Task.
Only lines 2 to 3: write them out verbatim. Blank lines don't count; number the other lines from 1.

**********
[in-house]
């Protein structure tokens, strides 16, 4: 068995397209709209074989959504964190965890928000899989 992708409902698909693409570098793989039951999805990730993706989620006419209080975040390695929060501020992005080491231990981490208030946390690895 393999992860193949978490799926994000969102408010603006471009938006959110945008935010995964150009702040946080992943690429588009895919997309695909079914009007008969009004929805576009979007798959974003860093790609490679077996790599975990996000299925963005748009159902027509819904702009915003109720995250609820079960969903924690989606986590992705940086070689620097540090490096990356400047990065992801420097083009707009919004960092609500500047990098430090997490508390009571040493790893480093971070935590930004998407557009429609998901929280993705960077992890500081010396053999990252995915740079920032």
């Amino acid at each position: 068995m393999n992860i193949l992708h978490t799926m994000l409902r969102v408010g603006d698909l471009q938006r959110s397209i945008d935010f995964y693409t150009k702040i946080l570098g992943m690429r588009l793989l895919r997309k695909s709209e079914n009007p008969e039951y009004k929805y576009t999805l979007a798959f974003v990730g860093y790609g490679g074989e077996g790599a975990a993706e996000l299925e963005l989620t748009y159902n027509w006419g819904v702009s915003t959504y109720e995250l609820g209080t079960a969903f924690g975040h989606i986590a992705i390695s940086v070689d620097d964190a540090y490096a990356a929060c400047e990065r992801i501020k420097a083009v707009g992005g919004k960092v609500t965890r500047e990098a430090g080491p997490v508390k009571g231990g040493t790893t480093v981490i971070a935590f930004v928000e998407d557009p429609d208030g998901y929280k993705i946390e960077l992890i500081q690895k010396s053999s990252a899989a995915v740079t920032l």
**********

């Protein structure tokens, strides 16, 4: 068995397209709209074989959504964190965890928000899989 992708409902698909693409570098793989039951999805990730993706989620006419209080975040390695929060501020992005080491231990981490208030946390690895 393999992860193949978490799926994000969102408010603006471009938006959110945008935010995964150009702040946080992943690429588009895919997309695909079914009007008969009004929805576009979007798959974003860093790609490679077996790599975990996000299925963005748009159902027509819904702009915003109720995250609820079960969903924690989606986590992705940086070689620097540090490096990356400047990065992801420097083009707009919004960092609500500047990098430090997490508390009571040493790893480093971070935590930004998407557009429609998901929280993705960077992890500081010396053999990252995915740079920032």
């Amino acid at each position: 068995m393999n992860i193949l992708h978490t799926m994000l409902r969102v408010g603006d698909l471009q938006r959110s397209i945008d935010f995964y693409t150009k702040i946080l570098g992943m690429r588009l793989l895919r997309k695909s709209e079914n009007p008969e039951y009004k929805y576009t999805l979007a798959f974003v990730g860093y790609g490679g074989e077996g790599a975990a993706e996000l299925e963005l989620t748009y159902n027509w006419g819904v702009s915003t959504y109720e995250l609820g209080t079960a969903f924690g975040h989606i986590a992705i390695s940086v070689d620097d964190a540090y490096a990356a929060c400047e990065r992801i501020k420097a083009v707009g992005g919004k960092v609500t965890r500047e990098a430090g080491p997490v508390k009571g231990g040493t790893t480093v981490i971070a935590f930004v928000e998407d557009p429609d208030g998901y929280k993705i946390e960077l992890i500081q690895k010396s053999s990252a899989a995915v740079t920032l």